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and the GREENHOUSE EFFECT

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1 and the GREENHOUSE EFFECT
Earth’s Energy Budget and the GREENHOUSE EFFECT

2 What is the difference between Climate and Weather?
Write down what YOU think about this (are they different? The same?) . Give a reason for your answer. Then watch the first 50 seconds of this video. Write down something that you did not have in your answer. Click on “this video” to access the hot link to Climate Change: Lines of Evidence, Chapter 1 at Climate vs Weather

3 WEATHER is the state of the atmosphere at a particular time and place in terms of temperature, pressure, precipitation, wind speed (and some other variables).. CLIMATE is a long term average of temperature, pressure, precipitation, wind speed, (etc.) for a particular region on Earth. Climate vs Weather

4 Earth’s Atmosphere http://www.ucar.edu/learn/1_1_2_2t.htm
Figure 1: Earth’s stratosphere – the layer in which our weather systems occur is only 50 km thick – much less than other layers of the Earth You can use the following website as an excellent source of info: Compared to the diameter of planet Earth, our Atmosphere is very thin. Show this with Figure 1. The layer of the atmosphere closest to Earth is the Troposphere, followed by the Stratosphere, Mesosphere, Thermosphere and Exosphere. Click on the title “Earth’s Atmosphere” to view the interactive activity from Earthguide (http://earthguide.ucsd.edu/earthguide/diagrams/atmosphere/index.html). The various layers of these show particular patterns that are seen in our atmosphere. Have students copy these patterns on to their Atmosphere Layers handout. Close each segment before moving on to the next one so the visual does not become cluttered. Recommend order: Layer Names, Distances, Temperature, Composition (just show where Ozone layer is found), then Everyday Things. Additional information can be found at: To get back to this PowerPoint, click on the toolbar along the bottom of your screen. Earth’s Atmosphere Figure 2: The Layers of the Earth’s atmosphere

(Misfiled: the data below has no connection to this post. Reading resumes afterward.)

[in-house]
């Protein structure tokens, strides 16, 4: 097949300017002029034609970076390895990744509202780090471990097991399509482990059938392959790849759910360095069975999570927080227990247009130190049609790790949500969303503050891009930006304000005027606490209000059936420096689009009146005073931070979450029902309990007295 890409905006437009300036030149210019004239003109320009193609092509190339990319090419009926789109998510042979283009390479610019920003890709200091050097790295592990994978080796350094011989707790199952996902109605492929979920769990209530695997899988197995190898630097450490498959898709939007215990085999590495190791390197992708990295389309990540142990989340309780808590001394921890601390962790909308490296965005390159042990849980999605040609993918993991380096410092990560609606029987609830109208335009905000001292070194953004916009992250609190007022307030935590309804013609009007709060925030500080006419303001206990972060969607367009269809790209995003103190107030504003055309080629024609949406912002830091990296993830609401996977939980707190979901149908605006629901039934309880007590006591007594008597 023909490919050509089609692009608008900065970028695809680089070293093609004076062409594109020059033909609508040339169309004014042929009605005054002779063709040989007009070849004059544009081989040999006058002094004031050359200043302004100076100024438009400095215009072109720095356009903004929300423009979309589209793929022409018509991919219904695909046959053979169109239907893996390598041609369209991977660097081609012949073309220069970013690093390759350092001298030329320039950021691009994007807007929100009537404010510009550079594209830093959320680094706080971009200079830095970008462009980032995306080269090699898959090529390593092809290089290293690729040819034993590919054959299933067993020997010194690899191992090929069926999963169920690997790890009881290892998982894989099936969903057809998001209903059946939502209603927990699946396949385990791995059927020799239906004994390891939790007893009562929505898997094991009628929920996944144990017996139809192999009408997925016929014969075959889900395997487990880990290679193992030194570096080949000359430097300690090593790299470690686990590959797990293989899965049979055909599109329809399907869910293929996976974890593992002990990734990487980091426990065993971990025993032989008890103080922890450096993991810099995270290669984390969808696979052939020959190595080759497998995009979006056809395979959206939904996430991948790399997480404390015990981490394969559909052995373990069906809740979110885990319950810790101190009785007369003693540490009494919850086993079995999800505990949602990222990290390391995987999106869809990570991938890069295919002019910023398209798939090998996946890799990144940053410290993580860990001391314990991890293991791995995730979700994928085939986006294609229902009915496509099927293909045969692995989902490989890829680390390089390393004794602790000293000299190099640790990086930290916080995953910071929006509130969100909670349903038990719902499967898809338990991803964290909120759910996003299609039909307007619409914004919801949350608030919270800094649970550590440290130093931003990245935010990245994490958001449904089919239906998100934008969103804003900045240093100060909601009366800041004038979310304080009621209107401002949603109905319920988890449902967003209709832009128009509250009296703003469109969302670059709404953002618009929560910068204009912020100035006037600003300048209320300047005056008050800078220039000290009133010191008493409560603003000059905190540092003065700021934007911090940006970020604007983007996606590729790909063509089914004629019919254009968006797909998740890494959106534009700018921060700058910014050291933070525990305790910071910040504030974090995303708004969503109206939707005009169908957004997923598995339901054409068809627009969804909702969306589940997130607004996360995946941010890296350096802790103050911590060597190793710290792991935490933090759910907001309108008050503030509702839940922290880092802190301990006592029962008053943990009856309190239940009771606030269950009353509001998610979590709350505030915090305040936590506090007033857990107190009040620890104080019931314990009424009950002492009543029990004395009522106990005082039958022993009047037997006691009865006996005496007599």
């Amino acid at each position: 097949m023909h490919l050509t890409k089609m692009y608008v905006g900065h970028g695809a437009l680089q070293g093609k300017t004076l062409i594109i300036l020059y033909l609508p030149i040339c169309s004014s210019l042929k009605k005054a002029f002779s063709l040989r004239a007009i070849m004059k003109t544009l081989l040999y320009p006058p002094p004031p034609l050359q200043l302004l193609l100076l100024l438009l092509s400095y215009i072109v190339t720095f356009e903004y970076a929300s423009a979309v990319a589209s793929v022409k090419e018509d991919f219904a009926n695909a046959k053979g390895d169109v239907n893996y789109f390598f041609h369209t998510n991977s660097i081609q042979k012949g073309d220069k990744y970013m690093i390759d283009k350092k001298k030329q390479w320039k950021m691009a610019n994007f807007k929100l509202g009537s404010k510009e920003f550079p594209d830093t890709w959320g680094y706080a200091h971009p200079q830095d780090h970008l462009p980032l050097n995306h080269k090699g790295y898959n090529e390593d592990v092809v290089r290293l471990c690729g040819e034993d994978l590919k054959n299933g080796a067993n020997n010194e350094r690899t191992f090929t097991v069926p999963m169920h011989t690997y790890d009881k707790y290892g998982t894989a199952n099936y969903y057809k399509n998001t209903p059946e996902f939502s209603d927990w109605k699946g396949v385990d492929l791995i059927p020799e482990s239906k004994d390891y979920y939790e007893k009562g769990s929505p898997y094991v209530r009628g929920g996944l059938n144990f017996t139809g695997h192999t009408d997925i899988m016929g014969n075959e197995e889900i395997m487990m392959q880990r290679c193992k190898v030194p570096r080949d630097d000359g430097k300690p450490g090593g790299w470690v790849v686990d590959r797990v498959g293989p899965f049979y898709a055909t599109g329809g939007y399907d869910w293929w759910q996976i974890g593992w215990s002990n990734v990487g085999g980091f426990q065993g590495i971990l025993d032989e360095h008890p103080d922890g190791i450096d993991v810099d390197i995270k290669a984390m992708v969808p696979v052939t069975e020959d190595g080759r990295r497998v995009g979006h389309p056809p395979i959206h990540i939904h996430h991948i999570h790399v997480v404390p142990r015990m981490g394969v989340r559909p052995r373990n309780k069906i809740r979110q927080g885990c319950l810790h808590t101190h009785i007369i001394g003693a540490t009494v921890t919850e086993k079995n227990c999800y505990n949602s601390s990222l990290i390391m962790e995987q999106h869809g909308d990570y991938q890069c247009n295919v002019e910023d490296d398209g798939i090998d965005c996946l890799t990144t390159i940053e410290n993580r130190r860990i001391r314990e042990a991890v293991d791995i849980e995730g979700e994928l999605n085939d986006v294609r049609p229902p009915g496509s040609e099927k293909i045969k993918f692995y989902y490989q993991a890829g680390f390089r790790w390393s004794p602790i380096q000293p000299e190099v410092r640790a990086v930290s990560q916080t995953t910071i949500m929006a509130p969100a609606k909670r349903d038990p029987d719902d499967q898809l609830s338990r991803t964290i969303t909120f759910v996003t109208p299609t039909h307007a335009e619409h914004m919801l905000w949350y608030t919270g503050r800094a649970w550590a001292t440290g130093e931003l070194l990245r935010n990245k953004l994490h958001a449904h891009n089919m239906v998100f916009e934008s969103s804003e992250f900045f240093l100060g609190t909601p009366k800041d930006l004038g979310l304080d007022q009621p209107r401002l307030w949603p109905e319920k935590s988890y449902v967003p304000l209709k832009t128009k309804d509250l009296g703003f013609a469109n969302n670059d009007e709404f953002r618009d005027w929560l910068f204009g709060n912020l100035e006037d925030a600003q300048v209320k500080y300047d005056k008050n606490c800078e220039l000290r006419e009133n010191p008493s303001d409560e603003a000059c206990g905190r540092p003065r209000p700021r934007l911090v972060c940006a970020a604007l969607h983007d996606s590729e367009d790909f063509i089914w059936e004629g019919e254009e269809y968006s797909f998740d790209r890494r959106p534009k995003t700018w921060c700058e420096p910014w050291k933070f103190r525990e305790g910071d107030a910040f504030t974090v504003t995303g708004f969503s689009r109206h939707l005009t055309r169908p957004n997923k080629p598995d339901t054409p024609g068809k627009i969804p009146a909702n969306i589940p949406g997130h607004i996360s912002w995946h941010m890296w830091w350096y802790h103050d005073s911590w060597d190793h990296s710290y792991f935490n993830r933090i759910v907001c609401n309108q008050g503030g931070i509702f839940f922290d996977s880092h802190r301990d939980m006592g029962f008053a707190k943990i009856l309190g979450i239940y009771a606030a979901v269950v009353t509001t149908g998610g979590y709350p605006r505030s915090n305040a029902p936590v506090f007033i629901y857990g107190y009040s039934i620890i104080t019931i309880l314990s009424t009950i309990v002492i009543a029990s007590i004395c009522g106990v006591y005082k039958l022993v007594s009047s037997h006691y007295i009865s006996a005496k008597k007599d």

5 Troposphere Lowest layer where all weather occurs
Troposphere Lowest layer where all weather occurs. This layer is heated from below by the surface of the Earth as it absorbs sunlight and emits infrared radiation. Stratosphere Above the troposphere. Ozone within the stratosphere absorbs incoming ultraviolet rays from the sun. Mesosphere Located above the stratosphere. The coldest parts of our atmosphere are located in this layer and can reach –90°C Thermosphere Extremely low density. This layer absorbs some very high energy radiation from the sun and can heat up to 1,500°C or higher.

6 Question #1 Climate and weather are the same thing.
are similar in that they both deal with atmospheric conditions. differ in the time frame used to define them. both B and D. are not related to each other at all. Correct answer is D. Question #1

7 What is the correct order of Earth's atmospheric layers from bottom to top?
Stratosphere, Mesosphere, Troposphere, Thermosphere, Exosphere. Stratosphere, Troposphere, Mesosphere, Thermosphere, Exosphere. Stratosphere, Troposphere, Thermosphere, Mesosphere, Exosphere. Troposphere, Mesosphere, Stratosphere, Thermosphere, Exosphere. Troposphere, Stratosphere, Mesosphere, Thermosphere, Exosphere. Correct Answer: E Clicker questions If you do not have Clickers, you can: -have small boards that students can use whiteboard markers to write their answer number then hold them up (then erase) OR -Put fists in the air, and when you call “Answer”, they hold up the # fingers corresponding to the answer, e.g. A=1 finger, B=2 fingers, etc. Question #2